For the first time, substantial majorities of those who describe themselves as Democrats in the age of Obama say they are unmarried and irreligious — in a nation that overwhelmingly values both marriage and religion.
Author and commentator Michael Medved is citing demographic shifts relative to religion and marriage as reasons for significant concerns for President Barack Obama and the Democratic Party.
"New polling from the Gallup Organization includes striking details that ought to alarm the administration and its allies," Medved writes on the Daily Beast. "For the first time, substantial majorities of those who describe themselves as Democrats in the age of Obama say they are unmarried and irreligious — in a nation that overwhelmingly values both marriage and religion."
Medved, who hosts a nationally syndicated daily radio talk show, uses statistical information from the Gallup survey and other surveys to show that while Democrats are becoming less likely to be religious or married, Americans in general continue to be both, and to view both marriage and religion as positive elements in a person's life.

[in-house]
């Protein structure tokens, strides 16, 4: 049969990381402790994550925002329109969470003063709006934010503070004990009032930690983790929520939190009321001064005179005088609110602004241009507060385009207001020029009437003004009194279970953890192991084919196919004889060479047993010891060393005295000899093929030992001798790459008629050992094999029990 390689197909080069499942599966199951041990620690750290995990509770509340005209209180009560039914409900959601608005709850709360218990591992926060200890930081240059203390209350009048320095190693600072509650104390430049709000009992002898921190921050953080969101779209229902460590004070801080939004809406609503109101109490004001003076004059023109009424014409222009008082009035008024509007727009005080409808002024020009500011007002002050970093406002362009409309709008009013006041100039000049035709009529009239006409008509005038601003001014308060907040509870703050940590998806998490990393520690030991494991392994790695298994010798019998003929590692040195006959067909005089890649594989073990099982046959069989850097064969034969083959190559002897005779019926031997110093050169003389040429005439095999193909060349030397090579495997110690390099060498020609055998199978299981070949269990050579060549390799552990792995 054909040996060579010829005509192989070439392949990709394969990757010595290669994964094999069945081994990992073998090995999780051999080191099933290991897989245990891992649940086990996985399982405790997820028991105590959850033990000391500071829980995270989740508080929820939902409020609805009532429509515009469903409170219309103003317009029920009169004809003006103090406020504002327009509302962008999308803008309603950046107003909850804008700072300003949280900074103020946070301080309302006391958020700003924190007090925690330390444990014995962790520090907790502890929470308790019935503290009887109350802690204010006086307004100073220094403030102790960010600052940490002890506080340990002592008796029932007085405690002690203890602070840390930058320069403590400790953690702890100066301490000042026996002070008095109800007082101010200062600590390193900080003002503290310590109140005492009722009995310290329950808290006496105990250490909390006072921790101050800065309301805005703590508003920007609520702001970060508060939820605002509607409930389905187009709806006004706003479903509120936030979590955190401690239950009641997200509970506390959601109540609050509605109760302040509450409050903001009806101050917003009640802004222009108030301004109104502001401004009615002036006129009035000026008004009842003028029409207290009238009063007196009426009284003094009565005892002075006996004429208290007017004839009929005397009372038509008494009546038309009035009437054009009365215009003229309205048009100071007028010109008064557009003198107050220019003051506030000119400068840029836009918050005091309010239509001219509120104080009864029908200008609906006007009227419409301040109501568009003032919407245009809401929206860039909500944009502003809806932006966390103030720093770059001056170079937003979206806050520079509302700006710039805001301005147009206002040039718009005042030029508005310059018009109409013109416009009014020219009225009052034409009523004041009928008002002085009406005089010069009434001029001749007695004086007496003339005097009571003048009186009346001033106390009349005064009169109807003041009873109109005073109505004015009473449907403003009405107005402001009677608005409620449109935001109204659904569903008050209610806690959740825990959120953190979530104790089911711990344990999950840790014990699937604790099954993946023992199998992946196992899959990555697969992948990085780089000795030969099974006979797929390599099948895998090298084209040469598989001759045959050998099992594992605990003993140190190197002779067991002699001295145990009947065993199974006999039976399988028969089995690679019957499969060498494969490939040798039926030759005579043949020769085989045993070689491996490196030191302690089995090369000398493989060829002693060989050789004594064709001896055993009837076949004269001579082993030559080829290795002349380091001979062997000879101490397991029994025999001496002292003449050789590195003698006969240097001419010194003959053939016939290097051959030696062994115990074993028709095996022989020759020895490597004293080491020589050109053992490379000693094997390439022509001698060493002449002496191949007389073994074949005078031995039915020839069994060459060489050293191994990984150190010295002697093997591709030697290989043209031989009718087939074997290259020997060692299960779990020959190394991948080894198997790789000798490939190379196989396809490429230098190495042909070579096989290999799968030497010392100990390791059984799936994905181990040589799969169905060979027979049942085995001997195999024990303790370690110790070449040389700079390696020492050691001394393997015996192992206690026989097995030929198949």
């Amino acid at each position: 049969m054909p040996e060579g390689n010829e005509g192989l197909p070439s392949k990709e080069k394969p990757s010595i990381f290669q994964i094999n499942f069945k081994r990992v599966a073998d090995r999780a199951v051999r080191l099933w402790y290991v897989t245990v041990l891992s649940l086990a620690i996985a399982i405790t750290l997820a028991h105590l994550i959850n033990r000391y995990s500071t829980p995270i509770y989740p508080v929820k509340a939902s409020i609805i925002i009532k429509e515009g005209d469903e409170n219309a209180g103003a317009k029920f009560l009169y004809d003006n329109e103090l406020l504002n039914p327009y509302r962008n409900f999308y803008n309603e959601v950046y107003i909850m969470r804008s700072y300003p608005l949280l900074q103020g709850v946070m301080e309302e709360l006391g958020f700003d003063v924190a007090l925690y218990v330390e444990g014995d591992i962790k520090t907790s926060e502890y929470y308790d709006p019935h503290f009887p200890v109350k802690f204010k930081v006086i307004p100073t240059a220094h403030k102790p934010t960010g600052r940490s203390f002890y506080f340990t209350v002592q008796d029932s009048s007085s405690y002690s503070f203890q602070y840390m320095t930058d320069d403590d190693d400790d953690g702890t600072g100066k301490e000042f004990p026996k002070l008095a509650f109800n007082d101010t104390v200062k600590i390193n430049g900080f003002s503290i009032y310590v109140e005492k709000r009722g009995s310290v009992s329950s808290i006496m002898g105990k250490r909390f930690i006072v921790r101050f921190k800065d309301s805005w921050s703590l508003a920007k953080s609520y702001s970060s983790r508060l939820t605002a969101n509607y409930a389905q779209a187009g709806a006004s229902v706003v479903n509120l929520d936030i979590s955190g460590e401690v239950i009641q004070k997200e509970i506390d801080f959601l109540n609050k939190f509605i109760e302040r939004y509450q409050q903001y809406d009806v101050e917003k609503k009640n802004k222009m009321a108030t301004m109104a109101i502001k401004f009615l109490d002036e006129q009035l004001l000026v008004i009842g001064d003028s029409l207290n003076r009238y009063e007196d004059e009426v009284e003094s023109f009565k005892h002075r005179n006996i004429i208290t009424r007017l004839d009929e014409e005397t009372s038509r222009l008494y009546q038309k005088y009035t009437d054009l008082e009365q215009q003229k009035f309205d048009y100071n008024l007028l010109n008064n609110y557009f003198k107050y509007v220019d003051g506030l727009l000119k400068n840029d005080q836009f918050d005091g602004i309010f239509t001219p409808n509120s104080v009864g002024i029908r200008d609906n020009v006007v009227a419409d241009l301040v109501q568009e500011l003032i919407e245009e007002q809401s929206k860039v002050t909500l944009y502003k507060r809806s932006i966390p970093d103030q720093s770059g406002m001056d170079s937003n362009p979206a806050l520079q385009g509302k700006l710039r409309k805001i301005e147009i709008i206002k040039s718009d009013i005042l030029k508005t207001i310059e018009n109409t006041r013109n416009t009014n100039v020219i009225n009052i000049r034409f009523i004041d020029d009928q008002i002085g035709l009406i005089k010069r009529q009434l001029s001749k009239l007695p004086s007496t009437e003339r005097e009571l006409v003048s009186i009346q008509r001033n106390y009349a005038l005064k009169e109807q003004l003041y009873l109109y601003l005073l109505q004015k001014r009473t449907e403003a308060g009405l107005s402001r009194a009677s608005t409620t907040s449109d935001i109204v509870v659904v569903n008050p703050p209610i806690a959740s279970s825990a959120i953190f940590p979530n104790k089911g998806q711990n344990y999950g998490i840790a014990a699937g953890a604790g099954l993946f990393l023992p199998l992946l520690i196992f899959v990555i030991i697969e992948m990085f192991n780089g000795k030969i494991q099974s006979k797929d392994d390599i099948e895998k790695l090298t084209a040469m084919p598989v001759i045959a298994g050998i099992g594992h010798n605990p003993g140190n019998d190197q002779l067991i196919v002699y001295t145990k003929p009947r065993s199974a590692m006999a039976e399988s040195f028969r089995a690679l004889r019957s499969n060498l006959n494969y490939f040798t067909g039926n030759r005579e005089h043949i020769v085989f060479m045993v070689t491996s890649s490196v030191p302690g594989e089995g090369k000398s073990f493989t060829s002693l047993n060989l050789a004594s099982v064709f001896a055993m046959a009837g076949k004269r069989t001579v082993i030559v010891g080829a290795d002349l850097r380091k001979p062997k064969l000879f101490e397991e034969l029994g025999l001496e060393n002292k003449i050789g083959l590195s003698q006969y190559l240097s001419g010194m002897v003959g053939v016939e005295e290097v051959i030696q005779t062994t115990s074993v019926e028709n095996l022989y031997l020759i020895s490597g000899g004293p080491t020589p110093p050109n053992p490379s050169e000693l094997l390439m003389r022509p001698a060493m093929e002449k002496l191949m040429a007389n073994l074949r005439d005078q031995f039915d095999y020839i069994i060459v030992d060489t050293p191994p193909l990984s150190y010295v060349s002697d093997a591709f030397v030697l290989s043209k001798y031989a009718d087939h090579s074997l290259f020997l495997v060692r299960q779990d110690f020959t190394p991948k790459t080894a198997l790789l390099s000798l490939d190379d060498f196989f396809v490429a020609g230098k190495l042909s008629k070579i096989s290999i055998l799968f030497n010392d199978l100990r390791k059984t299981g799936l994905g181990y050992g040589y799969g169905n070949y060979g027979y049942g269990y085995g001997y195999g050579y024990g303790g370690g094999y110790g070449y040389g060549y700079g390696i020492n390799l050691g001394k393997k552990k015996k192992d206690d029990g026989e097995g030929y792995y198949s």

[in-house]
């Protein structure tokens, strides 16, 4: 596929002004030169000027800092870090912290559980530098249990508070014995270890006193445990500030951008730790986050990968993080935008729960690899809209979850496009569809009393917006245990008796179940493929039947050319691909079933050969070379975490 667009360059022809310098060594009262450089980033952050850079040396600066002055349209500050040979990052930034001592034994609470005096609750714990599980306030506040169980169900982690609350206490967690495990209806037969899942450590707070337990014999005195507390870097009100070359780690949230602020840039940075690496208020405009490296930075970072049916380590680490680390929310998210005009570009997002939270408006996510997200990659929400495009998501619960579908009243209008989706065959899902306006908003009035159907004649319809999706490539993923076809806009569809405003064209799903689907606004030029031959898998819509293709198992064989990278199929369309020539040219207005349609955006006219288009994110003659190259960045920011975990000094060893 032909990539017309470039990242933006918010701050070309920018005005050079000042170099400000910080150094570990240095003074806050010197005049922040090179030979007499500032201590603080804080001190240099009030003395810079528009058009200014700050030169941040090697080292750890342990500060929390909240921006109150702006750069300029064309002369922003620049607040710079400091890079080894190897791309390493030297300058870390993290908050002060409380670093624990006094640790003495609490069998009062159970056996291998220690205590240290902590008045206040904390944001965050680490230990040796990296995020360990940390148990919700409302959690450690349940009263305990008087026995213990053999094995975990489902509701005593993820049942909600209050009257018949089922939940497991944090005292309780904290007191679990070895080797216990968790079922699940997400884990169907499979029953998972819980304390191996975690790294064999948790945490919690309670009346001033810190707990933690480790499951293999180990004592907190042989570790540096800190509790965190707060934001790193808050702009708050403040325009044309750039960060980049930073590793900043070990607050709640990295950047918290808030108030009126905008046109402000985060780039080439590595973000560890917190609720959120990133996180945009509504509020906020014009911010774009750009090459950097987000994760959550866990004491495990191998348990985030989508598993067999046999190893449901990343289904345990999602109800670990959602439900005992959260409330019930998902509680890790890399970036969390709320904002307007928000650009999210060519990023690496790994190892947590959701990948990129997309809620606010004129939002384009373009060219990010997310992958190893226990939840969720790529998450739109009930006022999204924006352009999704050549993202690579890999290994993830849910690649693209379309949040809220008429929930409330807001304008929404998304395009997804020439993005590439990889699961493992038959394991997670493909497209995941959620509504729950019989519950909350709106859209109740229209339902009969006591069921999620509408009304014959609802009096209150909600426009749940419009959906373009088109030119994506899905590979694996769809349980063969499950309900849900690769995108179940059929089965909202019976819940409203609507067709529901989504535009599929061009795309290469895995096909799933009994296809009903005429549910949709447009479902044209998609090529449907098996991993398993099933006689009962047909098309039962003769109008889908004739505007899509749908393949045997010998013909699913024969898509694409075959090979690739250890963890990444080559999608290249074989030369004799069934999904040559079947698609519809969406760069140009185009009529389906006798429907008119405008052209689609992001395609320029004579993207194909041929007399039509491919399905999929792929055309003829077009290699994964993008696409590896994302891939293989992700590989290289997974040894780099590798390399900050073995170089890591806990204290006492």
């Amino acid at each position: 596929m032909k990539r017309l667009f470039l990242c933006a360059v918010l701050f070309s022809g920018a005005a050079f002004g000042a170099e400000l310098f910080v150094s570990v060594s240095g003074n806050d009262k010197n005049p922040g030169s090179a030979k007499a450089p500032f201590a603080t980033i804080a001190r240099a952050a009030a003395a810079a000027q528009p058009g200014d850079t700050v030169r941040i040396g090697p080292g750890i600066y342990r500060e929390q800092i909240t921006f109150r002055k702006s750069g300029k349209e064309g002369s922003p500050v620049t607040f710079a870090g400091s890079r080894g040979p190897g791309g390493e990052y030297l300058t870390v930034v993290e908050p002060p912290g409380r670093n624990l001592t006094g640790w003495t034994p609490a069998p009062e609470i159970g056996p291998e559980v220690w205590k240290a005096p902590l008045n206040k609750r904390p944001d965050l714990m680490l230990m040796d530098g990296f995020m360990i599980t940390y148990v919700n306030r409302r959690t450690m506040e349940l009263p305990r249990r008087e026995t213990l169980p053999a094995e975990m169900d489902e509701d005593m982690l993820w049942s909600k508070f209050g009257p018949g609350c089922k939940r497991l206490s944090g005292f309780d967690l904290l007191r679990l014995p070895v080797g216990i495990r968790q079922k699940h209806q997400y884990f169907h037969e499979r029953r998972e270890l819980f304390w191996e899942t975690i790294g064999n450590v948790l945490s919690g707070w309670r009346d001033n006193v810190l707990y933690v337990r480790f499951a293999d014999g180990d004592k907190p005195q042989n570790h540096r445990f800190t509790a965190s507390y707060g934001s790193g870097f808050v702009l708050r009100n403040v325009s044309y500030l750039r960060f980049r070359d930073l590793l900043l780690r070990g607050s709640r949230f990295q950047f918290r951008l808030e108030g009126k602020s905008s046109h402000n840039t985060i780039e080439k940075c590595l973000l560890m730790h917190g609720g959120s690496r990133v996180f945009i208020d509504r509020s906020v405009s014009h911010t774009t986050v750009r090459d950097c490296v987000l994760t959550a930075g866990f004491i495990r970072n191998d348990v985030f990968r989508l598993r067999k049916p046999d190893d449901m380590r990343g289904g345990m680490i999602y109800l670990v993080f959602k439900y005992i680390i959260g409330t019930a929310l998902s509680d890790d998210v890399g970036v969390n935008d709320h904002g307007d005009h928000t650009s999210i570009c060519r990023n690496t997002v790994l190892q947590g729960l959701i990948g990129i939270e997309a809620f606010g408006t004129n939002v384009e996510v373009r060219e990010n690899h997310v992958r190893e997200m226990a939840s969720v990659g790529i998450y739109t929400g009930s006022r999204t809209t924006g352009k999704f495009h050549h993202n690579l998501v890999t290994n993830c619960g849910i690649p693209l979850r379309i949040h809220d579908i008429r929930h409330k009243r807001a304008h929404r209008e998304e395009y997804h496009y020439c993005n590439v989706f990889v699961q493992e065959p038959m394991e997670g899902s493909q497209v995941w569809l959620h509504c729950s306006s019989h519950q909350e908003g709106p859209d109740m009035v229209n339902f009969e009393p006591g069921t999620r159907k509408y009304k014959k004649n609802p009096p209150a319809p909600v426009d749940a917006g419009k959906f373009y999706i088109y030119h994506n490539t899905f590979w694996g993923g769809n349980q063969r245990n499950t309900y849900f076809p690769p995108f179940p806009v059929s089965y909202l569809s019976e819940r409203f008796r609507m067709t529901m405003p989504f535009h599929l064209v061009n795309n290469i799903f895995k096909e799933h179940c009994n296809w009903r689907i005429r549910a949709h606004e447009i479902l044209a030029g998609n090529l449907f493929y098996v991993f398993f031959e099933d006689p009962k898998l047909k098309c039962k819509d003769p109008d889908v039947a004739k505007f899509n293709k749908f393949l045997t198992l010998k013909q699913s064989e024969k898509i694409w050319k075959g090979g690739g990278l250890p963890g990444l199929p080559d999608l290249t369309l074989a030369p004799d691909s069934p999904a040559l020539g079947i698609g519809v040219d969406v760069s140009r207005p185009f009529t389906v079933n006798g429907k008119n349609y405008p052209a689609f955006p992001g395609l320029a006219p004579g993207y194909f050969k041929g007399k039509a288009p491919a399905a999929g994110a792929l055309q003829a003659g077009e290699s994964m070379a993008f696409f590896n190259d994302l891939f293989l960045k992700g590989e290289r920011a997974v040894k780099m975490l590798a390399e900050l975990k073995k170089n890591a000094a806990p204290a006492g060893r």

"The United States not only remains a nation where the bulk of the populace attends religious services regularly and most adults go home each night to a husband or wife, but big majorities still believe that marriage and faith are positive influences in our national life," Medved said. "In this regard, the Democratic Party faces an obvious challenge with its majorities of the unmarried and the irreligious."
Not only is the public oriented toward faith and marriage, Medved notes, but prominent Democrats, including President Obama, "express strong support for lasting marriage and dynamic faith communities as beneficial to the nation."
"By promoting such sentiments," Medved wonders, "don't Democrats unwittingly acknowledge that they want more people to resemble Republicans and fewer Americans to be like them? Don't they implicitly endorse GOP values over their own?"